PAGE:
GM Financial, Ally swap corporate profiles
Old AmeriCredit becomes global giant
CEO Michael Carpenter aims to make Ally "free at last" this year.
A new and much bigger GM Financial is emerging this year -- a global, mostly prime-risk auto lender that looks a lot like the old GMAC captive finance company.
In a mirror image of sorts, a new Ally Financial is emerging this year, too. The new Ally is smaller and its auto finance and insurance operation is now limited to the United States. It also has a strong online consumer banking business.
In many ways, the two financial institutions have traded places. GM Financial, a one-time niche player in auto finance, has evolved into a globe-circling behemoth. Ally Financial, which as GMAC was once so large that the U.S. government felt compelled to rescue it rather than let it fail, today is a much smaller operation focused on a smaller number of core businesses.
GM Financial used to be known as AmeriCredit Corp. At the time, it was a publicly traded independent auto-finance company that specialized in the subprime market.
Then, in 2010, GM acquired AmeriCredit, setting it on a transformational path toward becoming GM's worldwide captive finance company.
The biggest changes are only now taking effect.
"In 2013 we were able to double the size of our company," Dan Berce, CEO of GM Financial, of Fort Worth, Texas, said in a conference call for investors and analysts.
Berce said the increase was the result of GM Financial acquiring most of Ally Financial's former International Operations in Europe and Latin America, plus growth in U.S. retail leases and commercial loans.
GM Financial's Berce: "In 2013 we were able to double the size of our company."
Doubled in size
At the end of 2013, GM Financial's outstanding consumer vehicle loans and leases, plus commercial loans, were $33.3 billion, compared with $13.3 billion a year earlier.
GM Financial should get even bigger when it closes a previously announced deal to acquire the former Ally joint venture operations in China.
That closing is expected this year, GM Financial said.
Once it's fully assembled, GM Financial will be much more of a traditional captive finance company, a wholly owned subsidiary that offers prime and subprime loans and leases, plus commercial lending for dealers. With the addition of International Operations, GM Financial fills the same role for GM in those markets.
"We have solidified our position as GM's captive auto finance company with global capabilities. That position will be even stronger in 2014 as we launch prime lending and commercial vehicle lending in the U.S. about midyear," Berce said.
Meanwhile, the new Ally Financial, formerly known as GMAC Financial Services, has shrunk. Besides selling off its International Operations, Ally also shed its giant mortgage subsidiary, Residential Capital, a once-thriving business that almost pulled GMAC down with it into bankruptcy.
In 2006, GM sold majority control of GMAC but retained a minority share. Falling auto sales, the credit crisis and the collapse of subprime mortgages leading up to the recession forced GMAC into needing a U.S. government bailout in late 2008.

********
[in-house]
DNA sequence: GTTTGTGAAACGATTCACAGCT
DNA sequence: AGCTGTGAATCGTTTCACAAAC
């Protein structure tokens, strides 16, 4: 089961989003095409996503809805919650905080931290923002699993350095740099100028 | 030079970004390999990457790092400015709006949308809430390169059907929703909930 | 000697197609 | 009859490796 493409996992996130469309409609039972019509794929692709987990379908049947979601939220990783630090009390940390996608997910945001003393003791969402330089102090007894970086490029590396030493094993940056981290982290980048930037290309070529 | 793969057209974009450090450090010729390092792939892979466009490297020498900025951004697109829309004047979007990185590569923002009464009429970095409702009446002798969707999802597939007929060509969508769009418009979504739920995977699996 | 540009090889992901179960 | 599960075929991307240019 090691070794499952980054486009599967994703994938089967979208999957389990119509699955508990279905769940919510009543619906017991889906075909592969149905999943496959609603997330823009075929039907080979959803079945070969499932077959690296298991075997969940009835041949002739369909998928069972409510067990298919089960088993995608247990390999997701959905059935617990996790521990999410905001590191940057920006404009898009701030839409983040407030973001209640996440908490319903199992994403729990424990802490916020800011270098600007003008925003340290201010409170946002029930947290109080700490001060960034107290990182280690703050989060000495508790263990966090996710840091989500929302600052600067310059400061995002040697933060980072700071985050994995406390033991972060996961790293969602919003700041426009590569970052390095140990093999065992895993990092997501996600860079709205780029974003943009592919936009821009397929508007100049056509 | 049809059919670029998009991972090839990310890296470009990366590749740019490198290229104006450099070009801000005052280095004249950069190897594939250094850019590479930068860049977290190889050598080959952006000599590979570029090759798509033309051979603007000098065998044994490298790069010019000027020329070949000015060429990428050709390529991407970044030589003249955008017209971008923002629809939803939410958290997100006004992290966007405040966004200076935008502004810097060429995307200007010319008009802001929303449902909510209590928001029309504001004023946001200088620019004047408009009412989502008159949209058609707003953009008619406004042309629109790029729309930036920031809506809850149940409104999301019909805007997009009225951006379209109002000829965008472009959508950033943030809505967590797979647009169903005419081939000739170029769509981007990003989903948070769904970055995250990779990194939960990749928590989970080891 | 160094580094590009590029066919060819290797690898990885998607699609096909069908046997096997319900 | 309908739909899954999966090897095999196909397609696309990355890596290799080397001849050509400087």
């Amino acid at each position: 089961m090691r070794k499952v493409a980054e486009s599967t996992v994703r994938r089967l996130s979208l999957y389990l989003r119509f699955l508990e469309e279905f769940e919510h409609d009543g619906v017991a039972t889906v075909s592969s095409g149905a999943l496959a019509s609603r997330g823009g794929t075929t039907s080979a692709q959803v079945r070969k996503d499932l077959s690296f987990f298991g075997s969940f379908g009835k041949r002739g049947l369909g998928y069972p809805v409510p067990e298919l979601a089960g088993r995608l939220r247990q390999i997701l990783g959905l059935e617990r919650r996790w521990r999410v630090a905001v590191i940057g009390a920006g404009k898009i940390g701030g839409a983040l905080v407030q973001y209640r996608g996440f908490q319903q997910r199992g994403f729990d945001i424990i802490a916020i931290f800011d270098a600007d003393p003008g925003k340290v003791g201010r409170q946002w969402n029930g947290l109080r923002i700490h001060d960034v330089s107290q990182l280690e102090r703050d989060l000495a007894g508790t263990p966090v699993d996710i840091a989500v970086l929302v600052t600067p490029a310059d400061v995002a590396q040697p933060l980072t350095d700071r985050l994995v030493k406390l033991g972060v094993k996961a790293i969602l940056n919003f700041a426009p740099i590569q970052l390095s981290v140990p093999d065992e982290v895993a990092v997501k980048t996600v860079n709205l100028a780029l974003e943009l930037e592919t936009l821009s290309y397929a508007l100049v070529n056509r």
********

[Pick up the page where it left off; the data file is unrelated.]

Ally allowed its ResCap unit to file for bankruptcy protection in 2012, but the ResCap bankruptcy plan wasn't approved in U.S. Bankruptcy Court until December 2013. The court's ruling finally left Ally free of its legacy obligations to ResCap, the company said.
Also in December 2013, GM sold its last remaining 8.5 percent stake in Ally.
This year Ally Financial's top priority is to buy out its remaining U.S. Treasury ownership -- which was 37 percent as of Feb. 6 -- and complete an initial public offering it filed on March 27. The IPO will leave Ally without GM or government ownership for the first time.
According to the filing, the IPO consists of 95 million shares belonging to the U.S. Treasury.
With an expected price of $25 to $28 a share, the government would receive about $2.4 billion to $2.7 billion. Ally will not receive any of the proceeds from the sale, which is expected to take place this month. After the IPO, the government will still own about 17 percent of Ally -- less than half of its present stake, according to SEC documents.
"Free at last, free at last!" said Ally CEO Michael Carpenter, in an interview at the National Automobile Dealers Association convention in New Orleans in January.
"If you look back at 2013 it was an incredibly eventful year for us. It was a seminal year, especially in the fourth quarter," Carpenter said, "much of which was setting the stage for the future."
Carpenter said that as a smaller, independent company, Ally could continue to lower costs to match its size.
As of Dec. 31, 2013, Ally had 7,100 employees, down from 10,600 a year earlier. The figures include operations that had been put up for sale.
Ally plans to continue to pursue business with dealers and automakers, including former partners GM and Chrysler Group, only with less reliance on deals supported by carmaker incentives. Ally is also working to increase used-vehicle and subprime loans, plus leasing for all brands.
Ally also retains its insurance operations, which provides commercial insurance for dealers, plus F&I products, including extended-service contracts aimed at consumers via dealerships.
You can reach Jim Henry at firstname.lastname@example.org.